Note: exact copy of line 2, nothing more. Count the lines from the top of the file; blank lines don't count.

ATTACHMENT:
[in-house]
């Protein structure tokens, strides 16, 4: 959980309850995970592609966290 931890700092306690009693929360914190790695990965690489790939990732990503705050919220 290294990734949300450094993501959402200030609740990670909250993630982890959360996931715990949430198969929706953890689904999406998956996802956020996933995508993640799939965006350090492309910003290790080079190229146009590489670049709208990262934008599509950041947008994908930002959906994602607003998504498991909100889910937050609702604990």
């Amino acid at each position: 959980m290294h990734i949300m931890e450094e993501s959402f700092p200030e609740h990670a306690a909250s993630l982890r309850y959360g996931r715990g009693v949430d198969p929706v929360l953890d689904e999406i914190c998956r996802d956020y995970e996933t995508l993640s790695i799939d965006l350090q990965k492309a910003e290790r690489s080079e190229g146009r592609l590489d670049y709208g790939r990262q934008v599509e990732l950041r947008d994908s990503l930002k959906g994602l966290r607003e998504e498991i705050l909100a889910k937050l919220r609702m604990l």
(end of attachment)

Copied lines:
């Protein structure tokens, strides 16, 4: 959980309850995970592609966290 931890700092306690009693929360914190790695990965690489790939990732990503705050919220 290294990734949300450094993501959402200030609740990670909250993630982890959360996931715990949430198969929706953890689904999406998956996802956020996933995508993640799939965006350090492309910003290790080079190229146009590489670049709208990262934008599509950041947008994908930002959906994602607003998504498991909100889910937050609702604990």